Seems I've been listening to Meadowlarks next to Thiels for a couple of years, on and off. Seriously A/B'd some Thiel 2.3s and some ML Hotrod Shearwaters for quite a while -- bought the Thiels (and wrote a bit about what and why on a thread called "Thiel 2.3 VS Meadowlark Shearwater HR" if you feel like searching and reading about it).
On second thought, Ill just impose part of it on you, as, over the years, it has pretty much come to reflect how I feel about Thiel v. Meadowlark across the boards:
Thats a tough call. Both are, in my opinion, great speakers. In the end, they ended up being the two I was trying to choose between. I got the Thiels, so I guess the best I can do is try to explain why. The Meadowlarks really do love tubes. They sounded the best when I was auditioning them on Conrad Johnson, VAC and Cary equipment. However, when I actually got the chance to A/B them with the Thiels, it was on a full Levinson setup with Nordost wires (which likely clocked in at around $40-50k retail, the works). The B&W Nautilus 804 was also in the shootoff, but well leave them out for now because I preferred the Meadowlarks for some things, the Thiels for more things (as it turns out) and found the B&Ws to be solidly in the middle, doing everything well but, to my ears, being outperformed by either one or the other. The Meadowlarks, as a transmission line two-way, excel at voice (that much-vaunted driver they have in there really is all that). Female vocals literally gave me chills in a way that the Thiels just couldnt match. Forward, immediate and very intimate. If you listened to just folkey acoustic stuff with a primary focus on voice and minimal instrumentation, these speakers would be hard to beat. However, when it came to more complex and dynamic material (or anything with a full orchestra) the Meadowlarks seemed to be trying too hard. You began to realize that the fantastic bass/midbass driver, no matter how fantastic, really was all alone down there and that there was only so much that all of the fancy transmission line tubing could do to prop it up. Now, dont get me wrong, they sound great. It was really only by comparison that they seemed at all lacking, but, by comparison, the Thiels just seemed a whole lot fuller, flat and natural from top to bottom, and, for lack of a better word, just right. I wont pretend that it is anything more than a personal preference, but they just seemed to get it all right. The Meadowlarks rendition of voice was simply chilling, maybe unnaturally so but very appealingly, while most of the rest of things seemed just vaguely strained, very subtlety, naggingly just beyond my ability to even understand why or how. I guess it is the fact that there was not really anything remarkable about the Thiels that make them so remarkable. It just seemed smooth and full, they call it coherent, which seems as good a word as any. Also, I guess the Meadowlarks were just a tad to forward for me, while the Thiels were much more laid back. I got some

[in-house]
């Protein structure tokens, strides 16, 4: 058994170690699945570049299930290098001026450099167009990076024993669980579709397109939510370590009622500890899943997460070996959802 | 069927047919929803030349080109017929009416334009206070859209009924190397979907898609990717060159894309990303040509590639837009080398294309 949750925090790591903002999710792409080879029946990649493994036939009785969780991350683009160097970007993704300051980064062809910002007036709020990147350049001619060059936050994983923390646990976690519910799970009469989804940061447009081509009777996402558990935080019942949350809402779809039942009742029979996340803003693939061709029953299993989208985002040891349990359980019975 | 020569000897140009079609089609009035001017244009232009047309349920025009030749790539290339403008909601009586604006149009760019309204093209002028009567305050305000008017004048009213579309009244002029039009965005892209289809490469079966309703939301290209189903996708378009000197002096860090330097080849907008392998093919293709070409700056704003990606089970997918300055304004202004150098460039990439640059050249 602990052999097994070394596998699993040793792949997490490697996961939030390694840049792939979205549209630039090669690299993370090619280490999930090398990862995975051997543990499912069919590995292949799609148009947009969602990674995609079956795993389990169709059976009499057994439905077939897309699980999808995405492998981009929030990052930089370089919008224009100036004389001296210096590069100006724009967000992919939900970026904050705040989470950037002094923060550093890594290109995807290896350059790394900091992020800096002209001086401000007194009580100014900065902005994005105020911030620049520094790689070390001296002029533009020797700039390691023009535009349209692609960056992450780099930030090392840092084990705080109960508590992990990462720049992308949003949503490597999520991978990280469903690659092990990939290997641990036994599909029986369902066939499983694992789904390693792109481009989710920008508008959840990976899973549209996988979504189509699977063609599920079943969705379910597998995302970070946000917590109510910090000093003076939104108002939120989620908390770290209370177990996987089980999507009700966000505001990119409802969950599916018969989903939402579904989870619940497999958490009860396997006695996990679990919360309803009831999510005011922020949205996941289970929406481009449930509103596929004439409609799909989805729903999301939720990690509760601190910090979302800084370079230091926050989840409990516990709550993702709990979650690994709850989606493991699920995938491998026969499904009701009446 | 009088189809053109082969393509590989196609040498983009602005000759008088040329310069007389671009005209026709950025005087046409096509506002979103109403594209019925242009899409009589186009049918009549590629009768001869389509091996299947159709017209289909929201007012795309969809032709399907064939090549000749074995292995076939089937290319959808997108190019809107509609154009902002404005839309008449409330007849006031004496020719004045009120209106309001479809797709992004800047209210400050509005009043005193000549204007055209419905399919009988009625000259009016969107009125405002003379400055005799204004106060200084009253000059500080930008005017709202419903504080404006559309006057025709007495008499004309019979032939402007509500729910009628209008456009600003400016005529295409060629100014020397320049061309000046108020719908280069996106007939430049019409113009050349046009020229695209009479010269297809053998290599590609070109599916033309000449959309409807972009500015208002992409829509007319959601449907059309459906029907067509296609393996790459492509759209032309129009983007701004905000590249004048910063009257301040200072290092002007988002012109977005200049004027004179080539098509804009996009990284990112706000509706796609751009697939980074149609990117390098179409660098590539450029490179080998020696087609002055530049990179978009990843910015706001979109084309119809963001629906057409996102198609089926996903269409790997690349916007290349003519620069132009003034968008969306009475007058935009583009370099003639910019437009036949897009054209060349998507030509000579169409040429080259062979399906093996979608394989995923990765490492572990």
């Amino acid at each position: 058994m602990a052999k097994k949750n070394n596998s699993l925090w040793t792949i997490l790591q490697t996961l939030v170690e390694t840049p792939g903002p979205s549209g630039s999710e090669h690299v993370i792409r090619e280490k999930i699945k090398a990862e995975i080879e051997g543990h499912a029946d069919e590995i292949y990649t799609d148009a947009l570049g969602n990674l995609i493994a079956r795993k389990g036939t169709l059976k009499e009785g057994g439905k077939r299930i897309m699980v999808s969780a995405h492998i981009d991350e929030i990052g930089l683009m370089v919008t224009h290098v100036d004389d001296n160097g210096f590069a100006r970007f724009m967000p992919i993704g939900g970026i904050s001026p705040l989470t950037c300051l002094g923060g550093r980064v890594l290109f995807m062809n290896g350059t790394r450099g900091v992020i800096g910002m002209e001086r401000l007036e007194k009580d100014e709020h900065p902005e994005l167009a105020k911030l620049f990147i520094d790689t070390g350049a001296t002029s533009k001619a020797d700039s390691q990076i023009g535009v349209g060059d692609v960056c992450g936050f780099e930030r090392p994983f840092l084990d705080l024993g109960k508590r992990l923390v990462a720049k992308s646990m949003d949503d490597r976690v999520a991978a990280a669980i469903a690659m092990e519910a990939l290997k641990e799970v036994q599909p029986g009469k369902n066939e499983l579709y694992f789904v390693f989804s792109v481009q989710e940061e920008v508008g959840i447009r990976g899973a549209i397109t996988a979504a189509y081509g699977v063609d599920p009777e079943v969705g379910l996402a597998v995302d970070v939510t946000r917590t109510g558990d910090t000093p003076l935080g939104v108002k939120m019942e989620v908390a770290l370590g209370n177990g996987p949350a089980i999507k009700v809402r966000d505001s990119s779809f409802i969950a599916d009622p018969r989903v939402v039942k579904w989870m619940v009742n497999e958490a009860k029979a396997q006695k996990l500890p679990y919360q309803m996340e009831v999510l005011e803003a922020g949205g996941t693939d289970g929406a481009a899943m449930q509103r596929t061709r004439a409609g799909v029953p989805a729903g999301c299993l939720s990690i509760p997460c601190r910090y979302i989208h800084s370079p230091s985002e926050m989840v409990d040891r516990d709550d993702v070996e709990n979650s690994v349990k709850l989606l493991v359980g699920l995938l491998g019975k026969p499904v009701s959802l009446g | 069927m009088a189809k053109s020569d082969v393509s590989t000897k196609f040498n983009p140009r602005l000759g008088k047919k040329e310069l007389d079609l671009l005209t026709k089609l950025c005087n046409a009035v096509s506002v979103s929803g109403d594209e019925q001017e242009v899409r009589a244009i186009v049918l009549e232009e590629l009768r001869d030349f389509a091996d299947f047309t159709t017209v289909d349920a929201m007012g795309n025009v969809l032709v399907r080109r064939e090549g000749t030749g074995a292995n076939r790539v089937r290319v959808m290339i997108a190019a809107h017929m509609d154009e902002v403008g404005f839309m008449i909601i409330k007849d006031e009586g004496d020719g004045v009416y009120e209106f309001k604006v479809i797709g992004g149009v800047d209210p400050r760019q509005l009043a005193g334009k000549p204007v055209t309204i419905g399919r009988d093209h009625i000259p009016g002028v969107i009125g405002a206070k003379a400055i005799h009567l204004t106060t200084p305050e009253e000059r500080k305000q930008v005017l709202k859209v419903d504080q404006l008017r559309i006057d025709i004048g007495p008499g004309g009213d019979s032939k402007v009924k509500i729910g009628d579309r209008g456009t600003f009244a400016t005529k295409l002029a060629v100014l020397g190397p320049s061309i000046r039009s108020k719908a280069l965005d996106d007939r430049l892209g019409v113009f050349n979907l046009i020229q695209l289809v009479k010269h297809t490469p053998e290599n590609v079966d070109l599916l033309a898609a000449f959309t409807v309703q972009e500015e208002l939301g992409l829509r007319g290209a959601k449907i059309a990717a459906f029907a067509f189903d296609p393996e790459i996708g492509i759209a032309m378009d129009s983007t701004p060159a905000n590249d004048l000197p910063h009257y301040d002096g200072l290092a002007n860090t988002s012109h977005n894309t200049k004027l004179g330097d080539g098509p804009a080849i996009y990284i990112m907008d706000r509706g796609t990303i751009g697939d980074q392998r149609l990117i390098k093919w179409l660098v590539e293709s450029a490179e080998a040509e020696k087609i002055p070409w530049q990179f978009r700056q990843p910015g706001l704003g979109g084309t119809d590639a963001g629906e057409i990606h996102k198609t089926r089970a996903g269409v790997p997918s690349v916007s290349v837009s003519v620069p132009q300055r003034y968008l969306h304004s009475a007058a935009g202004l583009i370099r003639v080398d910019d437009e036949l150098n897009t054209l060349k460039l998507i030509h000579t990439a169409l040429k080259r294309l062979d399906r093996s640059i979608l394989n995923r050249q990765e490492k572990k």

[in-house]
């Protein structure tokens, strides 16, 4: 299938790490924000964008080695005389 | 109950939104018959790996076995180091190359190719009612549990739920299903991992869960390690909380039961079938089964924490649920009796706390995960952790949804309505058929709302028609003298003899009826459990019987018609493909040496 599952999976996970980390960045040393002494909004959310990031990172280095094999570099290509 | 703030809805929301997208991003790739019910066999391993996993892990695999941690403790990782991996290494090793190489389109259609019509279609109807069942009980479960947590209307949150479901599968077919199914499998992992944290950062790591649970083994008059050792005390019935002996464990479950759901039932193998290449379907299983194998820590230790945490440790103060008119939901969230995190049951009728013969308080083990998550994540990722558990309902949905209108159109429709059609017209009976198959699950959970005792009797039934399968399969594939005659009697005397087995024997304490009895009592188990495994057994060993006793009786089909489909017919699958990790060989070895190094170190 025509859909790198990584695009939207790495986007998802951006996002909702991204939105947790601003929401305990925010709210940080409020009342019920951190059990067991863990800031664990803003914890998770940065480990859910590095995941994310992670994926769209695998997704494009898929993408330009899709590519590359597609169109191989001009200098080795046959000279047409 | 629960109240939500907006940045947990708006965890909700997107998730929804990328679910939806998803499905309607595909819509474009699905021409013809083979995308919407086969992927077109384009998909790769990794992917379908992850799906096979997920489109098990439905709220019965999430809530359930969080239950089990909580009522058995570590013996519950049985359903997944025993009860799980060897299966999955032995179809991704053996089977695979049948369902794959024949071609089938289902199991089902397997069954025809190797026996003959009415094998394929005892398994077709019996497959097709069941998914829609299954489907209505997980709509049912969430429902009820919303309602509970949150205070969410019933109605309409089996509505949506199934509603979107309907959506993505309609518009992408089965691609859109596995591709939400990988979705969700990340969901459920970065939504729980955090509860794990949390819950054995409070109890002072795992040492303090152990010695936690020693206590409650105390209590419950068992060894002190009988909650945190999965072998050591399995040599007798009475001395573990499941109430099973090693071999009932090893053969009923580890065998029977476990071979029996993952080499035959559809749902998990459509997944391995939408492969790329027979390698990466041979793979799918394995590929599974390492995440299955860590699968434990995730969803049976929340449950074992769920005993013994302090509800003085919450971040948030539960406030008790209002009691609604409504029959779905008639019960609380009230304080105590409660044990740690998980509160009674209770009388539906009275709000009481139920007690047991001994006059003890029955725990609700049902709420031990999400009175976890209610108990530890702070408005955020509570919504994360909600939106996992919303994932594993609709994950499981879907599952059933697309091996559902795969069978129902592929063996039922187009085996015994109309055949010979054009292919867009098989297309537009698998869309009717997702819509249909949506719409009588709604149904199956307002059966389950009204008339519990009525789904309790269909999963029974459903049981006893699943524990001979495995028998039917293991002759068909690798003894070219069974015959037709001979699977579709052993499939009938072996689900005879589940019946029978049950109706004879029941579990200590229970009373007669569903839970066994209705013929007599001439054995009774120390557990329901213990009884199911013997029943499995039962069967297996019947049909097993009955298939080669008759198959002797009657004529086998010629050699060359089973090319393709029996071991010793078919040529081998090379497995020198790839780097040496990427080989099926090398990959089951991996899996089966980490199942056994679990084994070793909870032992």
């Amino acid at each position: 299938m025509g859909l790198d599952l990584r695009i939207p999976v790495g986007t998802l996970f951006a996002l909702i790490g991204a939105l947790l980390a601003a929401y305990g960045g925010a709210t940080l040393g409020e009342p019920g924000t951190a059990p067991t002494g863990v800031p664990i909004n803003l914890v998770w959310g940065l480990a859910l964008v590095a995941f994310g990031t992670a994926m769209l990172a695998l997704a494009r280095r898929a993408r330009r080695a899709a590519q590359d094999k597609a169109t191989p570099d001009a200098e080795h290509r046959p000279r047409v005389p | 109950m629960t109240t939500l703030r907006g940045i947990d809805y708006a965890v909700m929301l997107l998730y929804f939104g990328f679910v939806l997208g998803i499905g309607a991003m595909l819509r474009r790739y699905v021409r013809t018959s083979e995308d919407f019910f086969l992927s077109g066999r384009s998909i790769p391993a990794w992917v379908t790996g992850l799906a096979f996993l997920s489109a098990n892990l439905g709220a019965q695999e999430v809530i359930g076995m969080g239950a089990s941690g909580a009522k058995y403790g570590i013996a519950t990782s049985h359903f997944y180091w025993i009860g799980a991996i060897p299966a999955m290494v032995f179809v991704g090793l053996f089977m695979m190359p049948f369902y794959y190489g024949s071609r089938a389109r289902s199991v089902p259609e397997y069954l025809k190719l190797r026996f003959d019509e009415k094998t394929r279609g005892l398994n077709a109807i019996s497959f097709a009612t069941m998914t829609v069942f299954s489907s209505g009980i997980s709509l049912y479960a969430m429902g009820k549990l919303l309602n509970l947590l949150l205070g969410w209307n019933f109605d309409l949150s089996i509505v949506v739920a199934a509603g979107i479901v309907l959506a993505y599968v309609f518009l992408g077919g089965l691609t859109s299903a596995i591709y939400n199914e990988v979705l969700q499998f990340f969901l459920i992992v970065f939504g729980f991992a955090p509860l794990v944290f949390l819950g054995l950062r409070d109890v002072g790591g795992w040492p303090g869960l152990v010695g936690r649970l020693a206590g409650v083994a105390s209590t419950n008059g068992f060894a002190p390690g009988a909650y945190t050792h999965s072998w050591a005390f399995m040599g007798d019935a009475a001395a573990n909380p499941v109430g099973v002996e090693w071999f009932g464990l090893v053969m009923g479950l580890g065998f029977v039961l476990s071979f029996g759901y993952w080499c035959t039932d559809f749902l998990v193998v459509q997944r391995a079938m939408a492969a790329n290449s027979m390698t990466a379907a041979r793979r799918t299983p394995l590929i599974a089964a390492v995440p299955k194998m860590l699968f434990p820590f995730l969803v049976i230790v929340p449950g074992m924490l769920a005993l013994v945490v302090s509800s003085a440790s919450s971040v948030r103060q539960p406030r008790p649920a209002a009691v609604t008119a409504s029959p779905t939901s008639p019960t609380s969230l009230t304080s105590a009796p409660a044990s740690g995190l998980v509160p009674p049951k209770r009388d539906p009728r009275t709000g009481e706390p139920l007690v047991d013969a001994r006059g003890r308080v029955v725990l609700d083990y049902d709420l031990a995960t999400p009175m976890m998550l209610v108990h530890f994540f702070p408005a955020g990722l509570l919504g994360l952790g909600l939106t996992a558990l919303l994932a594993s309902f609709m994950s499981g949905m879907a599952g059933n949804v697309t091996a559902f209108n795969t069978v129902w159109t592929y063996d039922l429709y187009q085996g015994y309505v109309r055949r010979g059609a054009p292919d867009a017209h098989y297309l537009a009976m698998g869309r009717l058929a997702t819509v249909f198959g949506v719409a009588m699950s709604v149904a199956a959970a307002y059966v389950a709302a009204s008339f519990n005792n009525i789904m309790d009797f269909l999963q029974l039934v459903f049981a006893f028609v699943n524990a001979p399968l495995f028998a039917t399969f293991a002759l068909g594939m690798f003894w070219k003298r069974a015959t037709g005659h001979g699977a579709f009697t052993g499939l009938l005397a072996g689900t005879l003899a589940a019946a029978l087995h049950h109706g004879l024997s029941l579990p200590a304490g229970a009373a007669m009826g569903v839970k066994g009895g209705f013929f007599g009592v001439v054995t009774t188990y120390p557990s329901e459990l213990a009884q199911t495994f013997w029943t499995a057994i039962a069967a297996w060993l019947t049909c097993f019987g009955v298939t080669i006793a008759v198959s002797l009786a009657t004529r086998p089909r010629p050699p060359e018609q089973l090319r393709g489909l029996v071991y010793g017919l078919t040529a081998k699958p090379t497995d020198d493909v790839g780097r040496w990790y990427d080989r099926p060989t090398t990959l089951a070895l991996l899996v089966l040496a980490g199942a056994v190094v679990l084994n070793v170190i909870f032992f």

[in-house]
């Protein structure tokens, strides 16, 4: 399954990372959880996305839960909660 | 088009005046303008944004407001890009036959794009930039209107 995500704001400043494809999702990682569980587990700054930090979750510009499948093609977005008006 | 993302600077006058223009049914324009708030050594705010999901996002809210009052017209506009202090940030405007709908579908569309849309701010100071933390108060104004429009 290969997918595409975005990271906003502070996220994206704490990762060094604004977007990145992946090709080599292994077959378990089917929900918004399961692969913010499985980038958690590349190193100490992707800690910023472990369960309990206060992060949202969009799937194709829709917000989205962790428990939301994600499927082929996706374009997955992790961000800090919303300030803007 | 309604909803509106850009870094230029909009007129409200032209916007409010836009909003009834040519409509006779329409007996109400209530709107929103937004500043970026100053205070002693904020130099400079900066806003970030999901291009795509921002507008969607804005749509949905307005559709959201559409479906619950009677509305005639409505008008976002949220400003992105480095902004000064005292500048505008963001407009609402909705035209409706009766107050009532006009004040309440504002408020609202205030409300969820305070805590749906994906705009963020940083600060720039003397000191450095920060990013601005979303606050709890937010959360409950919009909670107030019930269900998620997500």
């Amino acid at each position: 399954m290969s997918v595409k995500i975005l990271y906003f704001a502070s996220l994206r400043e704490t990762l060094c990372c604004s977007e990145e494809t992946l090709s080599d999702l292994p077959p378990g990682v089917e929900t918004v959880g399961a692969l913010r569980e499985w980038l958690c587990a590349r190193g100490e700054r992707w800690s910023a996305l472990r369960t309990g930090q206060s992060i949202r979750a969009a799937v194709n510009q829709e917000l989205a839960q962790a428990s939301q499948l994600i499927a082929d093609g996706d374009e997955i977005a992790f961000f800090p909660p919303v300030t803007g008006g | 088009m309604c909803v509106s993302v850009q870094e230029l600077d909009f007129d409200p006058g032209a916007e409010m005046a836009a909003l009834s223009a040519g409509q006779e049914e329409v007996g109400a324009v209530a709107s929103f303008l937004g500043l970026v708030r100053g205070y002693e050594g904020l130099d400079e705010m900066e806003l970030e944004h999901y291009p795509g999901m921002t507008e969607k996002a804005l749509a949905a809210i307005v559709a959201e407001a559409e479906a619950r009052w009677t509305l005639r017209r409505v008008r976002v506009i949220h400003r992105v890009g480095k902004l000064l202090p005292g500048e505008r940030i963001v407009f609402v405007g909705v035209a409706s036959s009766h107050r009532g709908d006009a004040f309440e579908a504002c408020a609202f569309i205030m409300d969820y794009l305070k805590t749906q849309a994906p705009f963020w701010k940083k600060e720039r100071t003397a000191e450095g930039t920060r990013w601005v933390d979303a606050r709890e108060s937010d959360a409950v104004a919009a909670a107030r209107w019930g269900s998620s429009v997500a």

(Beginning of this year, I spent a while listening to a pair of HR Kestrels next to the (then) new Thiel 1.6. Unfortunately, the Thiels were about 2 days out of the box and were simply not ready for real listening yet, but recognizing the handicap, the Kestrels were much nicer sounding for $1k less. The Kestrel HR, Id have to say, is quite a lot of speaker for the price.)
Finally, (you thought Id forgotten) I had a listen to the Swifts precisely two days ago. They immediately reminded me of the Shearwaters with the immediate and palpable midrange. However, while the Shearwaters took careful listening and direct comparison for me to discern (or imagine) any fault with the rest of their dynamic range, the Swifts seemed to announce themselves as a one trick pooch right out of the gate. A very acceptable soundstage, a nice midrange, but the rest of the range seemed awfully stripped down and lean, without any real warmth or tonal richness or fullness or presence to speak of. They were impressive in the way that a little yippy dog can make a whole hell of a ruckus, chase off or discourage much larger beasts, and leave you impressed with their vigor and tenacity but, at the end of the day, five pounds worth of pooch is still only five pounds worth of pooch. Sure, the Swifts strut it well, make the most of what theyve got, and may even run with the big(er) dogs for some applications but, to my ears, they sounded like a very insistent little dog trying very hard but in a little over its head. Could they hang there, probably. Would I prefer a little more meat and weight and flesh on a speaker, absolutely. All in all, struck me as a dinky little two-way monitor perched up on some transmission line stilts with a dash of attitude and delusions of grandeur. Theres certainly a place for such a beast, but me, Im sticking with the Thiels for the time being.